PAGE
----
The move in the recent surface transportation law to restrict spending on transportation enhancements was a reversal of Obama administration efforts to incorporate urban “livability” initiatives into its transportation policies. The idea was to encourage development, for example, near public transportation and shopping to reduce traffic congestion and pollution.
A six-year surface transportation bill proposed in 2009 by then-House Transportation and Infrastructure Chairman James L. Oberstar, D-Minn., embraced those concepts. But the House never came up with a formula for funding the bill, which faltered when the White House and Senate withheld support.
The League of American Bicyclists argues that investment in more bike and pedestrian paths can entice many drivers out of their cars.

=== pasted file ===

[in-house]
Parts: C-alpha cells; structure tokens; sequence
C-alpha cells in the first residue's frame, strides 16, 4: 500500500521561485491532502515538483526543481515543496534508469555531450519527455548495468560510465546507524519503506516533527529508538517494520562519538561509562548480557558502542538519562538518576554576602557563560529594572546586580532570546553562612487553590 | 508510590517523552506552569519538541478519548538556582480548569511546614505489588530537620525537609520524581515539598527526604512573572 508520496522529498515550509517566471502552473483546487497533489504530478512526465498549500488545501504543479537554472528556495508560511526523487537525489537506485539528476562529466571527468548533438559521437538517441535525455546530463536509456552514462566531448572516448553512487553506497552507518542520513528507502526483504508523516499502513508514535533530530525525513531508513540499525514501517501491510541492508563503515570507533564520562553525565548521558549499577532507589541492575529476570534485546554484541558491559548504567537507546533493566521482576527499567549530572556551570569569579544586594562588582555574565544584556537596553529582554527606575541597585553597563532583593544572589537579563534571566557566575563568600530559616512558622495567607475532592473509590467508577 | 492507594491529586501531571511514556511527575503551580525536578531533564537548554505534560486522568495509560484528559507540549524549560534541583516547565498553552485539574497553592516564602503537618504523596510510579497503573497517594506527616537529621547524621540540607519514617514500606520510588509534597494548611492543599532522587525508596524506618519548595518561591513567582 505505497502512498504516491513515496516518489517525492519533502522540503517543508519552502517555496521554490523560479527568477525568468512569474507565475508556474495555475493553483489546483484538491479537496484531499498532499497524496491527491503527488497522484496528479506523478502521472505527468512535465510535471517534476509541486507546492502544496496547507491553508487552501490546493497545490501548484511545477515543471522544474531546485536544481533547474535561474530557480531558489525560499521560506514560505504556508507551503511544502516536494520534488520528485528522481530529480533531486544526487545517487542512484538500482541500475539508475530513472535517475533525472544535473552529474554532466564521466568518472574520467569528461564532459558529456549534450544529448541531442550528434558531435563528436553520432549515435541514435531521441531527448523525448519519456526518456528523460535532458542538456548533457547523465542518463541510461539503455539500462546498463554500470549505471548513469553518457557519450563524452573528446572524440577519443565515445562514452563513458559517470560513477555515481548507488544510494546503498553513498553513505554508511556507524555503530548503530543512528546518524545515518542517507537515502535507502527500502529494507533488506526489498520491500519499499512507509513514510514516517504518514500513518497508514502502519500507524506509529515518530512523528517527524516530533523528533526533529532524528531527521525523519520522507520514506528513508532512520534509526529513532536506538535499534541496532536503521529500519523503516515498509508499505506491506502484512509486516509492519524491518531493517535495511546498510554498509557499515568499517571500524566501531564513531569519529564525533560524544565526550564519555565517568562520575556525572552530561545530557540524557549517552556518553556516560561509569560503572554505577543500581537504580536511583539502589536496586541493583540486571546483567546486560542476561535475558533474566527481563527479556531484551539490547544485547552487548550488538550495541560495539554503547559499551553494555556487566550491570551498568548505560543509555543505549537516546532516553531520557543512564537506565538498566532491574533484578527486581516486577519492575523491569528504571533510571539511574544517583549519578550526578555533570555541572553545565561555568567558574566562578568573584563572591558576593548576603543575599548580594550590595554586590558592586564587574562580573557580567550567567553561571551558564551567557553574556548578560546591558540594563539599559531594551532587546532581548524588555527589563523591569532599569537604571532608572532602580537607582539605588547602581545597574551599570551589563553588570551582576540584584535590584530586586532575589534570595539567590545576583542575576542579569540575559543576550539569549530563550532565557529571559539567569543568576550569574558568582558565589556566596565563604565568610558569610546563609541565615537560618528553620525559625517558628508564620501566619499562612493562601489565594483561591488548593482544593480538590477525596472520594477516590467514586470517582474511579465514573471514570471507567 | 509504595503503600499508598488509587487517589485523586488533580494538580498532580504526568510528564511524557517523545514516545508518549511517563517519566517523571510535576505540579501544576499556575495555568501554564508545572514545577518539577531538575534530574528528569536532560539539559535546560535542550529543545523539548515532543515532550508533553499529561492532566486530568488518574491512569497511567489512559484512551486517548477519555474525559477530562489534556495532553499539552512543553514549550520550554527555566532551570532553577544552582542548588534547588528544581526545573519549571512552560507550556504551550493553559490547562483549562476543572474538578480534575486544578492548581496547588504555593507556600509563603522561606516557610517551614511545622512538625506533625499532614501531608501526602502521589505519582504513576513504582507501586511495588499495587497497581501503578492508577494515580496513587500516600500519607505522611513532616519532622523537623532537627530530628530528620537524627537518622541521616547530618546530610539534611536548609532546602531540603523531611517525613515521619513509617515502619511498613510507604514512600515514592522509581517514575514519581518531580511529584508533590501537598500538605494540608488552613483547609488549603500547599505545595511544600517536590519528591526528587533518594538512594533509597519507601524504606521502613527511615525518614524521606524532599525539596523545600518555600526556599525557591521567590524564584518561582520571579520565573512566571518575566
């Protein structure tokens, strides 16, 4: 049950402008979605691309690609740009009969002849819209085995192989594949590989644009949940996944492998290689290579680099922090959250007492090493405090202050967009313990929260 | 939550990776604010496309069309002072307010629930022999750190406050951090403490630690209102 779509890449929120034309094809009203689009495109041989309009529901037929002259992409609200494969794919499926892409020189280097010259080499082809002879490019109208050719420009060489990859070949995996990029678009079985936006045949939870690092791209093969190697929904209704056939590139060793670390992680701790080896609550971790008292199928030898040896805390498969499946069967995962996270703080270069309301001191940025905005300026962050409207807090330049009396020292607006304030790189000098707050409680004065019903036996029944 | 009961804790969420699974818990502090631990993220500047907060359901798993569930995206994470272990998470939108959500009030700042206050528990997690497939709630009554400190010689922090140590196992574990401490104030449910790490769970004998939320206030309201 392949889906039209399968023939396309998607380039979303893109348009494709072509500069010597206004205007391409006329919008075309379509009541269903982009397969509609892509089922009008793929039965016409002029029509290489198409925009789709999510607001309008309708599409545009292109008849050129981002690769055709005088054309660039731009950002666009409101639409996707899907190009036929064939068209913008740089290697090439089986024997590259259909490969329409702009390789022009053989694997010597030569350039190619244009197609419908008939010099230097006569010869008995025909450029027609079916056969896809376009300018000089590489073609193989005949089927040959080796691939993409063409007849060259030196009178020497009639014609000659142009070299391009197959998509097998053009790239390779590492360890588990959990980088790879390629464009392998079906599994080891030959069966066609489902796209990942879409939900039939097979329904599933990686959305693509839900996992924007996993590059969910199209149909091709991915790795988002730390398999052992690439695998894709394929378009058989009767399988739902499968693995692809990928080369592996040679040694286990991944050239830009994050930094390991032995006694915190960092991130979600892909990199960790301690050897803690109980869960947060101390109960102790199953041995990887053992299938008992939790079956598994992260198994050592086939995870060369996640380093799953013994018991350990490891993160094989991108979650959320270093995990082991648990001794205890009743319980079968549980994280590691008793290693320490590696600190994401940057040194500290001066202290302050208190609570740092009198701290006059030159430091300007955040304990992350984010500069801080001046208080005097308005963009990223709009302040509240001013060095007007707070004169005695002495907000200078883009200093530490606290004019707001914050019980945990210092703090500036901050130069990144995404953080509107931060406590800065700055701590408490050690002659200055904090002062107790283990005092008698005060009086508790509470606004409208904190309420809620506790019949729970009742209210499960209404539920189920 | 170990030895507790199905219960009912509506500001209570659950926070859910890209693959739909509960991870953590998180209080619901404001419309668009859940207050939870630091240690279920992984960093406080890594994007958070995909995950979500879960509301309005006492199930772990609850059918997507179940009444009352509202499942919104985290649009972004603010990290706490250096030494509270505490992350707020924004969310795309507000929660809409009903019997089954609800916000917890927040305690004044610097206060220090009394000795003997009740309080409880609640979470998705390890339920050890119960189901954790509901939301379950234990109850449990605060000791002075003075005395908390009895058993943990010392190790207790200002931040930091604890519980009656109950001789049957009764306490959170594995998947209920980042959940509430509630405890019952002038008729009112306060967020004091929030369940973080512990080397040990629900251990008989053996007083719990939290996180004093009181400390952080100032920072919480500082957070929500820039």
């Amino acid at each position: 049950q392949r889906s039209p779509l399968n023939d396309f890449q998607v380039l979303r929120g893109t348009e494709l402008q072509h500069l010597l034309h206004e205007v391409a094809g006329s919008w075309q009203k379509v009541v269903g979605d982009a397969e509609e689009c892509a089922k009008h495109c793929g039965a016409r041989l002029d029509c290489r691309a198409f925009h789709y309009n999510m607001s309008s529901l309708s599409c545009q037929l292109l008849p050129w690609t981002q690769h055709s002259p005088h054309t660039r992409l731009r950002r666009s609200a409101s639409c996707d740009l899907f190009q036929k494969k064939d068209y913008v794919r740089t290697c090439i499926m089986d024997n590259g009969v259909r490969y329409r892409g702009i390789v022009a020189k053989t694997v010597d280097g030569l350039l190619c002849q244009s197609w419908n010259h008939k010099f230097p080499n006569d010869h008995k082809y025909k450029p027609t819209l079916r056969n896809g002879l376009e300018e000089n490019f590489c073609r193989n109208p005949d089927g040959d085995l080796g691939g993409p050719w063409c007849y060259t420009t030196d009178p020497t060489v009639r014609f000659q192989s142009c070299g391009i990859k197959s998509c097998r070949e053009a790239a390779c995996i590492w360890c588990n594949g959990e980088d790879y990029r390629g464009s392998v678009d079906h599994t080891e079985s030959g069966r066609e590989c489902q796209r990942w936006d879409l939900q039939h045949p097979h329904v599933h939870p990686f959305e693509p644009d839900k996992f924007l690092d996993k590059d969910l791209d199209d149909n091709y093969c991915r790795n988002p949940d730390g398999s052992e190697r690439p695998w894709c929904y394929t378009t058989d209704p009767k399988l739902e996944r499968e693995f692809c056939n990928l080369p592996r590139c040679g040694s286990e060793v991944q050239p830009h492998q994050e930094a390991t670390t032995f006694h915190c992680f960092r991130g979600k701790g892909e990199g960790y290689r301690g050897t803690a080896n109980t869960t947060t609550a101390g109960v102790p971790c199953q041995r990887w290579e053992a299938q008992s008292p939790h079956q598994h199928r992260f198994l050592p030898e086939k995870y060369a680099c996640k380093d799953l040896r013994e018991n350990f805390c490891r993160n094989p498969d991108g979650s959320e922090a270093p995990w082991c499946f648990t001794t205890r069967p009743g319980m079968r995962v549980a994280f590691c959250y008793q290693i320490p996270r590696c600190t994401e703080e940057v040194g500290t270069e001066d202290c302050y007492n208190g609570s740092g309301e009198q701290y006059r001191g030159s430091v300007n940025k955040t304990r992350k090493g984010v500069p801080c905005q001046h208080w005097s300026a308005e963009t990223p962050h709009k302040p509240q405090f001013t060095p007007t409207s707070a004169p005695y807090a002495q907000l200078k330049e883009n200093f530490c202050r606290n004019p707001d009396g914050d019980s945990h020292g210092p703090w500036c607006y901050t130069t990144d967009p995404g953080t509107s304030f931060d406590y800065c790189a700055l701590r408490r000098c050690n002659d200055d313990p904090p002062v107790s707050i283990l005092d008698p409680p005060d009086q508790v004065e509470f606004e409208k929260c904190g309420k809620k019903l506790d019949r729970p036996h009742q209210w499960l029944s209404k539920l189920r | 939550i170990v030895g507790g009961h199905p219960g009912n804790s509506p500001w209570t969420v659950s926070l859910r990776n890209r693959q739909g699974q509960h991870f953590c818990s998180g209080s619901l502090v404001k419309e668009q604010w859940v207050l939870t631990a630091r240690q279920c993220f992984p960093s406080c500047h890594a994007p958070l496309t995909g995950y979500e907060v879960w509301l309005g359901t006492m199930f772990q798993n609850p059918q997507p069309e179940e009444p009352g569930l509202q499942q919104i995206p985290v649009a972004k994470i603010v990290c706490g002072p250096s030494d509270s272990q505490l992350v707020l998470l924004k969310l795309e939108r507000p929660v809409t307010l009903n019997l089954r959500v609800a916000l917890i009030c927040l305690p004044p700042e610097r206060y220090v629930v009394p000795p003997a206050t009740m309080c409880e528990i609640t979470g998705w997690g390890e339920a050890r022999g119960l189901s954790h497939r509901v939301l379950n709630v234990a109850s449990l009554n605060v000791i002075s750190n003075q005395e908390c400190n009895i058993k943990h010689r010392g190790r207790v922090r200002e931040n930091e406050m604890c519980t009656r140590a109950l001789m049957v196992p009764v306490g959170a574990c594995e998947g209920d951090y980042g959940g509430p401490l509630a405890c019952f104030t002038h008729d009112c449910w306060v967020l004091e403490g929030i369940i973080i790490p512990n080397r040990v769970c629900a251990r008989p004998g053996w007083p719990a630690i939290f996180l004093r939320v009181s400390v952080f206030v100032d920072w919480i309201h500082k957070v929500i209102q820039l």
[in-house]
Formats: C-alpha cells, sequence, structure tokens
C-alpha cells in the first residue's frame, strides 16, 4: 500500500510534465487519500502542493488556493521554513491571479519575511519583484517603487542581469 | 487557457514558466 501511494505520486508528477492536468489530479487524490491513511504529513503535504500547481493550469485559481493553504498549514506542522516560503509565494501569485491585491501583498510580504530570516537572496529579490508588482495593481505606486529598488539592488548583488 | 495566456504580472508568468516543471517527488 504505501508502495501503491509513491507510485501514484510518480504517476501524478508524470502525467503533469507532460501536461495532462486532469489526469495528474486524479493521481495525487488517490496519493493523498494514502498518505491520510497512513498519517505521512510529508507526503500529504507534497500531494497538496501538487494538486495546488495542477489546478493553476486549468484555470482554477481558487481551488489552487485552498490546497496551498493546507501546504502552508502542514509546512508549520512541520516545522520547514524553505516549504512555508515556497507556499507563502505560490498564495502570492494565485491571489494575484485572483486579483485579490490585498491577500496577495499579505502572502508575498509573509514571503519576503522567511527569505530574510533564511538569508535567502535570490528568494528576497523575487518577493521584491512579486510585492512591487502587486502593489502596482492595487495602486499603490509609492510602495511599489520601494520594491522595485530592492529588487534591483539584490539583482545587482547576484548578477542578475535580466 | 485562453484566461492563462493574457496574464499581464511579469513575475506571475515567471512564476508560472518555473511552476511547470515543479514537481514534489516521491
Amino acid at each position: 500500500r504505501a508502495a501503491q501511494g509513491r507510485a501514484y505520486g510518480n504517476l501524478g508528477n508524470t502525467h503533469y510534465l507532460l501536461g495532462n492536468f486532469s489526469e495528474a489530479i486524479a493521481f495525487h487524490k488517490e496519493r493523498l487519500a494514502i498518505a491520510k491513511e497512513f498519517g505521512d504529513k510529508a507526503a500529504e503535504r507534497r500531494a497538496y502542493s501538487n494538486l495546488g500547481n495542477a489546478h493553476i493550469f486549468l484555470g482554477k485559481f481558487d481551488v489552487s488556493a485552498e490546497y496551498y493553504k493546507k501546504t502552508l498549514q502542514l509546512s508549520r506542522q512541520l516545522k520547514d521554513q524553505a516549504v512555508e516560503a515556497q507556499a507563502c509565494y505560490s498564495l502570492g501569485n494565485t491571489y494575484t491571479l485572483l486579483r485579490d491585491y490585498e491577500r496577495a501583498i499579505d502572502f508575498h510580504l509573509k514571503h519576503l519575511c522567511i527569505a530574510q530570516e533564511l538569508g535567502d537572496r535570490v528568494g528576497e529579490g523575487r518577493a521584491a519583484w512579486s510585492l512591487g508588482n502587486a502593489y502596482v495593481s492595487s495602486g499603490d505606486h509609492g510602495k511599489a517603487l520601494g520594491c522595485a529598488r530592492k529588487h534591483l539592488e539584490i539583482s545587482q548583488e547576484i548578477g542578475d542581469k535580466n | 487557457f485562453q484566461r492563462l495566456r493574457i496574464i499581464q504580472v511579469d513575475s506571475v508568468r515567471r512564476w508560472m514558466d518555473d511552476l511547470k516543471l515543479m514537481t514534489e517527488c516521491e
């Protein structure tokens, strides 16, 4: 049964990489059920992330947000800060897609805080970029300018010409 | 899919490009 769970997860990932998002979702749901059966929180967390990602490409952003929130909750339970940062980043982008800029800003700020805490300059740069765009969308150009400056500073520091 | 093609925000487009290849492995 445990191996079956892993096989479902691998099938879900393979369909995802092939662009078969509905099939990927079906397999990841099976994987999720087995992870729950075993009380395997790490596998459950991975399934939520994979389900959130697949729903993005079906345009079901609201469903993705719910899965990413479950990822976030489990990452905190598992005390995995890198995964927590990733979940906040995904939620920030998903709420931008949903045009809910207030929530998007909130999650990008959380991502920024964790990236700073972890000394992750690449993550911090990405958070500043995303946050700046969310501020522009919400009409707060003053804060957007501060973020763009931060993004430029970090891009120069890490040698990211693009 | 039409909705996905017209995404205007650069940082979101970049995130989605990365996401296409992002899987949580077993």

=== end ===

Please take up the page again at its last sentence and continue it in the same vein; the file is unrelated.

In the Danish capital of Copenhagen — widely seen by transportation planners as a model for bicycle infrastructure — investments since 1996 in a $68.2 million network of bicycle paths will put half the area’s commuters on two wheels by 2025, up from 34 percent today. By comparison, the most expensive stretches of urban freeway in the United States can cost upward of $1 billion per mile.
Andy Clarke, president of the League of American Bicyclists, said those figures make it “ironic” that lawmakers would cut funding for non-motorized commuting facilities.
Whitaker said she hopes the 113th Congress will take a fresh look at the cost savings from investing in bicycle and pedestrian routes when it takes up another surface transportation authorization in 2014.
“We truly believe the numbers speak for themselves,” she said.